Mr. O’Brien’s images have appeared in numerous magazines, including Life, Esquire, National Geographic, Fortune, the New York Times Sunday Magazine, Texas Monthly, Vanity Fair and the London Sunday Times. He has twice been the recipient of the Robert F. Kennedy Award for outstanding coverage of the disadvantaged. O’Brien is the author of two books: The Face of Texas, 2003 and 2014, and Hard Ground in 2011, a collaboration that presents O’Brien's compassionate portraits with poetry by artist and musician Tom Waits.

Eighteen of Mr. O’Brien’s images have been selected for inclusion in the Smithsonian’s National Portrait Gallery in Washington D.C., five of which were recently featured in The Face of Texas exhibition at The Wittliff Collections: Willie Nelson, George Strait, Judge William Wayne Justice, Larry McMurtry, and Harvey Penick with Bud Shrake. His photographs are also held in the permanent collections of the International Center of Photography in NYC, the Houston Museum of Fine Arts and The Wittliff Collection of Mexican and Southwestern Photography at Texas State University.

Our presentation includes rarely seen pictures from his early work and we will have the wonderful opportunity to preview images from his newest title, The Great Minds of Investing. Mr. O’Brien will also be demonstrating a few of his techniques for working with light and a book signing will follow.

To celebrate our special guest, we are pulling out all the stops with our first ever May Fair, featuring the Spring TPR Team's Light + Sound exhibition of large-scale prints, the debut of the ACCMe Studios photo booth, refreshments and a plethora of surprises and delights!

We look forward to seeing you there!
"On More Than a Picture: A Conversation with Michael O'Brien"
Saturday, May 16, 2015 • 12:00 PM to 5:00 PM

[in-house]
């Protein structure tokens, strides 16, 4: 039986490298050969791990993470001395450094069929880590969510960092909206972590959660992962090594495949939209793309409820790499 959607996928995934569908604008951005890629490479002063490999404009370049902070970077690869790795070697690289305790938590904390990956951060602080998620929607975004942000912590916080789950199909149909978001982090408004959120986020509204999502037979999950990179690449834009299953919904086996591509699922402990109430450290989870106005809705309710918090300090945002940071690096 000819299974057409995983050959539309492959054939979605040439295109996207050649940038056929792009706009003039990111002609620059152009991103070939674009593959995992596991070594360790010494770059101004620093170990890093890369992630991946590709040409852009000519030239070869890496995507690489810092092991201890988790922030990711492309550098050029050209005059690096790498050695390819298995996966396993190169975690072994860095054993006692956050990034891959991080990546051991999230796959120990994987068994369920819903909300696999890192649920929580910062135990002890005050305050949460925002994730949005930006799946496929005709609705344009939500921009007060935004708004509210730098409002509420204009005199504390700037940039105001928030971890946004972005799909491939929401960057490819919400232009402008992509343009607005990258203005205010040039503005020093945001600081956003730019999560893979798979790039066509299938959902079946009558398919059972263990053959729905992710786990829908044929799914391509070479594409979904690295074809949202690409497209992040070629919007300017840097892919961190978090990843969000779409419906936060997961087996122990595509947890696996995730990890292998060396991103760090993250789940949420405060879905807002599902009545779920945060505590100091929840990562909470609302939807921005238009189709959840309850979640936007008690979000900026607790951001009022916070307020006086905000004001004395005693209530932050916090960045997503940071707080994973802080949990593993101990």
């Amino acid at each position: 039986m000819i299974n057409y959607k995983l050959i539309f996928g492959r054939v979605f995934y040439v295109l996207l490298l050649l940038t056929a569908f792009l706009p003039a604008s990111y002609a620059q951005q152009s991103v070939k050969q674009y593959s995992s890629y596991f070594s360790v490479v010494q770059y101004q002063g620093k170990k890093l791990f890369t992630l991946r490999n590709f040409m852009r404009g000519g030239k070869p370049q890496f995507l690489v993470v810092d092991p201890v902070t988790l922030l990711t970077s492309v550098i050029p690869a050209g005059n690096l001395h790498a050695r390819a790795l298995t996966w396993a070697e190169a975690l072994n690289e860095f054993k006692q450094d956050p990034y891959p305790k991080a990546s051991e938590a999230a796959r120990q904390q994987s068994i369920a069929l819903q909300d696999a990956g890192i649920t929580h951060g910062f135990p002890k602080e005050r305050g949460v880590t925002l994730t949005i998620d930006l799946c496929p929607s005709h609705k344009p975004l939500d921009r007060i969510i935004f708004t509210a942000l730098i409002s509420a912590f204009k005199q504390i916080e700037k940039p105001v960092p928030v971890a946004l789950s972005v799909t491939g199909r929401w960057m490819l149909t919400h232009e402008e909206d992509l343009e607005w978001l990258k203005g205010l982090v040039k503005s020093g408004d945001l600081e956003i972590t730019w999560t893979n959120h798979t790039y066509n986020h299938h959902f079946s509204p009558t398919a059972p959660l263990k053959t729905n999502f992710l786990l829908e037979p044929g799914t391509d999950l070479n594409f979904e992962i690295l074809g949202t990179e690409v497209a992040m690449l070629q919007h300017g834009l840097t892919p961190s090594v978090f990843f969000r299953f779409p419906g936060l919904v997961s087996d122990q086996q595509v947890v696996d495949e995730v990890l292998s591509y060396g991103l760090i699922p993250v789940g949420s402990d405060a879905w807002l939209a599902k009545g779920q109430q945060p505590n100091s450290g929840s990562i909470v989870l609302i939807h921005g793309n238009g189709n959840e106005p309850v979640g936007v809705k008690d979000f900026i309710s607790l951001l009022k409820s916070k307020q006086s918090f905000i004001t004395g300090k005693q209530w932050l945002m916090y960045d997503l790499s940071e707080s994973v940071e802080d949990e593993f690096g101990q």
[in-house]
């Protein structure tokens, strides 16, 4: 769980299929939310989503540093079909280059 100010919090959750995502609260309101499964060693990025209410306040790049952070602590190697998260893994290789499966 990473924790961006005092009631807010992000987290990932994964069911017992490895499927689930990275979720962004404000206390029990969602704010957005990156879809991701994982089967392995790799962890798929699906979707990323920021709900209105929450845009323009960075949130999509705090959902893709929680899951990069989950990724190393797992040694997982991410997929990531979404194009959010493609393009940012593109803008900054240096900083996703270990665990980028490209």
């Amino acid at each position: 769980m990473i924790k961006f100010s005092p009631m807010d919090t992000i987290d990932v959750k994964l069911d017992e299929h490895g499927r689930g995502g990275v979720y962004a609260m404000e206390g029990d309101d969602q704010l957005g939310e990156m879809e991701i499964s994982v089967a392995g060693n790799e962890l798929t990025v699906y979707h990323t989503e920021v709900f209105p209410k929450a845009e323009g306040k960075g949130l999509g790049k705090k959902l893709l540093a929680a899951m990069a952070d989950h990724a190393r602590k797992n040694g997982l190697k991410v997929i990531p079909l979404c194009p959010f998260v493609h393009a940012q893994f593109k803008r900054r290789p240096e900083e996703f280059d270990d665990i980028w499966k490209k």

Austin Community College Photographic Technology
11928 Stonehollow Drive, Bldg 3000
Austin, TX 78758



I was honored to be invited as a Reviewer for the third annual "New York Portfolio Review" sponsored by the New York Times Lens Blog and the City University of New York’s (CUNY) Graduate School of Journalism. The reviews took place over a recent weekend with Day One for photographers 21 and older, each of whom received six private critiques; Day Two for photographers 18 to 27 years old, with four private critiques for each participant, rounded out with talks by Santiago Lyon, director of photography for The Associated Press, on building an editorial portfolio, and by the photographer Phil Toledano on the creative process. There were several other great speakers during the day including collector WM. Hunt, photographers David Guttenfelder, Radcliffe 'Ruddy' Roye and Austin Merril of Everyday Africa, who joined New York Times Lens Blog co-editor, James Estrin and Kerri MacDonald for a very lively panel discussion.

Of the twelve photographers I was scheduled to review on Day One, and a few I met on my own time during breaks, I was impressed by every project shown and
want to share some of it with L'Oeil de la Photographie readers HERE.